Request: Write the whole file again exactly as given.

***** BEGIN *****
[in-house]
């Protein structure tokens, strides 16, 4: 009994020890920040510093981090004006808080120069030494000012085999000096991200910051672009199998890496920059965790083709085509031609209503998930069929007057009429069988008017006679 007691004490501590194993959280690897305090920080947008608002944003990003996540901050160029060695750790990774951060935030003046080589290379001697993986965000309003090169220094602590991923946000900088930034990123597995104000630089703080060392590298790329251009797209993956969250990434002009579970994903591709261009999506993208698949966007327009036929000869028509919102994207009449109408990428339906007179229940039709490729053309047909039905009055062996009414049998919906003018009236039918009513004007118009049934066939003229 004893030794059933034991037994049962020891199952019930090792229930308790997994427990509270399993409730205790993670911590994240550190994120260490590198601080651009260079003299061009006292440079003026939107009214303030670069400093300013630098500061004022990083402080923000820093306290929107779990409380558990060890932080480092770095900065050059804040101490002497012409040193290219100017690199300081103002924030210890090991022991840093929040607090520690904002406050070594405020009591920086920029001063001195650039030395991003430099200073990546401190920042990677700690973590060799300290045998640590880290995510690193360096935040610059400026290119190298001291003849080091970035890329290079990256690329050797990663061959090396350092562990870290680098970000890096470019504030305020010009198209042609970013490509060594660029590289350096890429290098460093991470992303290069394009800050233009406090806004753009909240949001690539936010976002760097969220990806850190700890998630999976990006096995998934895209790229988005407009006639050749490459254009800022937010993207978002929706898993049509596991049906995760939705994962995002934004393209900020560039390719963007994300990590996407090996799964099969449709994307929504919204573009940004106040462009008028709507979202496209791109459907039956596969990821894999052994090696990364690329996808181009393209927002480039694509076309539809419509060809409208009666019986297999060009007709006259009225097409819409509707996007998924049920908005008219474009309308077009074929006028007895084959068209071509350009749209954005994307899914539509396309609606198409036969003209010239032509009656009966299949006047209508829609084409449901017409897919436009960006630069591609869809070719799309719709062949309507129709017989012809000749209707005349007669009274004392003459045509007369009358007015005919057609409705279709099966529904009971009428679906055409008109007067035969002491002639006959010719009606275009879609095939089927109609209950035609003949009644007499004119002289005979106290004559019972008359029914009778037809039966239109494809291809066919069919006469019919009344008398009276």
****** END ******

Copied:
[in-house]
């Protein structure tokens, strides 16, 4: 009994020890920040510093981090004006808080120069030494000012085999000096991200910051672009199998890496920059965790083709085509031609209503998930069929007057009429069988008017006679 007691004490501590194993959280690897305090920080947008608002944003990003996540901050160029060695750790990774951060935030003046080589290379001697993986965000309003090169220094602590991923946000900088930034990123597995104000630089703080060392590298790329251009797209993956969250990434002009579970994903591709261009999506993208698949966007327009036929000869028509919102994207009449109408990428339906007179229940039709490729053309047909039905009055062996009414049998919906003018009236039918009513004007118009049934066939003229 004893030794059933034991037994049962020891199952019930090792229930308790997994427990509270399993409730205790993670911590994240550190994120260490590198601080651009260079003299061009006292440079003026939107009214303030670069400093300013630098500061004022990083402080923000820093306290929107779990409380558990060890932080480092770095900065050059804040101490002497012409040193290219100017690199300081103002924030210890090991022991840093929040607090520690904002406050070594405020009591920086920029001063001195650039030395991003430099200073990546401190920042990677700690973590060799300290045998640590880290995510690193360096935040610059400026290119190298001291003849080091970035890329290079990256690329050797990663061959090396350092562990870290680098970000890096470019504030305020010009198209042609970013490509060594660029590289350096890429290098460093991470992303290069394009800050233009406090806004753009909240949001690539936010976002760097969220990806850190700890998630999976990006096995998934895209790229988005407009006639050749490459254009800022937010993207978002929706898993049509596991049906995760939705994962995002934004393209900020560039390719963007994300990590996407090996799964099969449709994307929504919204573009940004106040462009008028709507979202496209791109459907039956596969990821894999052994090696990364690329996808181009393209927002480039694509076309539809419509060809409208009666019986297999060009007709006259009225097409819409509707996007998924049920908005008219474009309308077009074929006028007895084959068209071509350009749209954005994307899914539509396309609606198409036969003209010239032509009656009966299949006047209508829609084409449901017409897919436009960006630069591609869809070719799309719709062949309507129709017989012809000749209707005349007669009274004392003459045509007369009358007015005919057609409705279709099966529904009971009428679906055409008109007067035969002491002639006959010719009606275009879609095939089927109609209950035609003949009644007499004119002289005979106290004559019972008359029914009778037809039966239109494809291809066919069919006469019919009344008398009276």